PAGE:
“In the end, I sat on my throne and watched him approach, knowing I was going to die. But, as Machina threw me to the floor, he laughed and said he would not kill me. He would let me fade away a bit at a time, becoming obscure and forgotten, until no one remembered my name or who I was. And, as he settled back upon my throne, I felt my power slip away and flow into Machina, acknowledging him as the new Iron King.

“So, now I live here.” Ferrum gestured to the cavern and the pack rats milling about. “In a forgotten cave, sitting on a throne made of garbage, king of the mighty trash collectors. A noble title, is it not?” His lips twisted into a bitter smile. “These creatures are very loyal, bringing me offerings that I cannot use, making me ruler of this junk heap. They have accepted me as their king, but what good is that? They cannot give me back my throne, and yet they are the only ones that keep me from fading away. I cannot die, but I can hardly bear to live, knowing what I’ve lost. What was stolen from me. And Machina is the one who designed it all!”

He slumped on his throne and buried his face in his hands. The pack rats shuffled forward, patting him, making worried chittering sounds. Watching him, I felt a surge of sympathy and disgust.

“I’ve lost things, too,” I said, over the sound of his quiet sobbing. “Machina has stolen a lot from me. But I’m not going to sit on a chair and wait for him. I’ll confront him, invincible or not, and somehow I’ll take back what’s mine. Or I’ll die trying. Either way, I’m not giving up.”

He stared at me through his fingers, his frail form shaking with tears. He sniffed and lowered his hands, his face sullen and dark.

“Go, then,” Ferrum whispered, shooing me away. “I cannot sway you. Perhaps a single unarmed girl will succeed where an entire army has failed.” He laughed then, bitter and petulant, and I felt a flicker of annoyance. “Good luck to you, foolish one. If you will not listen to me, you are welcome here no longer. My subjects will take you under his fortress, through the secret tunnels that honeycomb the land. It’s the quickest way to rush to your destruction. Now, go. I am through with you.”

I didn’t bow. I didn’t thank him for his help. I only turned and followed the pack rats out of the cave, feeling the hateful glare of the deposed king on my back.

MORE TUNNELS. THE BRIEF respite with the last Iron King wasn’t enough to stave off my exhaustion. We rested infrequently, and I caught what little sleep I could. The pack rats gave me some strange mushrooms to chew on, tiny white things that glowed in the dark and tasted like mold, but allowed me to see in pitch blackness as if it were twilight. This was a good thing, because my flashlight eventually flickered and died, and no one offered fresh batteries.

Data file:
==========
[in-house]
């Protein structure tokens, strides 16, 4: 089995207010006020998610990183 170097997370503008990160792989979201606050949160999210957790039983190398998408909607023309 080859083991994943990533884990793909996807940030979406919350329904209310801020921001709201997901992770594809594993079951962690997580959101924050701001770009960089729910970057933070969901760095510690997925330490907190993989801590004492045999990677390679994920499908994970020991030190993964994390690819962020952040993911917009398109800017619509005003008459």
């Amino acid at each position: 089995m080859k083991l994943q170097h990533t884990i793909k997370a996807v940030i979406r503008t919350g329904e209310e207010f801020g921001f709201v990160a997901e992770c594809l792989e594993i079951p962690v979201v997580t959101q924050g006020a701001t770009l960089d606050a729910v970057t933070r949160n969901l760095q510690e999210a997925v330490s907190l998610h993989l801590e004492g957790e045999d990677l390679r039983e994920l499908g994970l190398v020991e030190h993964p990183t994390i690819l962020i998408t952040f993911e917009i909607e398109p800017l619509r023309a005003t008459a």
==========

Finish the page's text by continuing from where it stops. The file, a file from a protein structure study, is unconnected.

I lost track of time. All the caverns and tunnels seemed to meld together into one giant, impossible maze. I knew that, even if I did get into Machina’s fortress and rescue Ethan, I wouldn’t be getting out the same way.

The tunnel fell away, and suddenly I stood on a stone bridge across a vast precipice, jagged rocks spearing up from the bottom. Around me, on the walls and ceiling, hanging precariously close to the bridge, massive iron gears turned and creaked, making the ground vibrate. The closest gears were easily three times my height; some were even larger. It was like being inside a giant clock, and the noise was deafening.

We must be under Machina’s fortress, I thought, gazing around in awe. Wonder what those huge gears are for?

There was a tug on my arm, and I turned to see the lead pack rat point across the bridge, his jabbering lost in the grinding noise of the room. I understood. They had taken me as far as they could go. Now the last part of the trek would be on my own.

I nodded to show I understood and started forward, when he grabbed my hand. Holding my wrist, he beckoned to his pack rats, chattering at them. Two waddled forward, reaching back for some item on their humps.

“It’s okay,” I told them. “I don’t need any—”

My voice died away. The first pack rat drew out a long sheath with a familiar hilt, gleaming blue-black in the darkness. I caught my breath. “Is that…?”

He handed it over solemnly. Grasping the hilt, I pulled the blade free, washing the chamber in pale blue light. Steam writhed on the edge of Ash’s blade, and a lump caught in my throat.

Oh, Ash.

I sheathed the blade and fastened it around my waist, grimly tightening the belt. “I appreciate this,” I told the pack rats, unsure if they understood. They chattered at me and still didn’t move, and the leader pointed at the second, smaller pack rat who’d approached. He blinked and reached back, drawing forward a slightly battered bow and—

For the second time, my heart stopped. The pack rat held up the Witchwood arrow, slimy and covered with oil, but otherwise intact. I took it reverently, my mind spinning. They could have given it to Ferrum, but they hadn’t, saving it for me all this time. The arrow pulsed in my hands, still alive and deadly.

I didn’t think. I dropped to my knees and hugged the pack rats, both the leader and the small one. They squeaked in surprise. Their lumps poked my skin, making it impossible to get my arms around them completely, but I didn’t care. When I rose, I thought the leader was blushing, though it was difficult to see in the darkness, and the small one grinned from ear to ear.

“Thank you,” I said, putting as much sincerity into my voice as I could. “Really, ‘thank you’ isn’t enough, but it’s all I have. You guys are amazing.”

Tags: Julie Kagawa The Iron Fey Book Series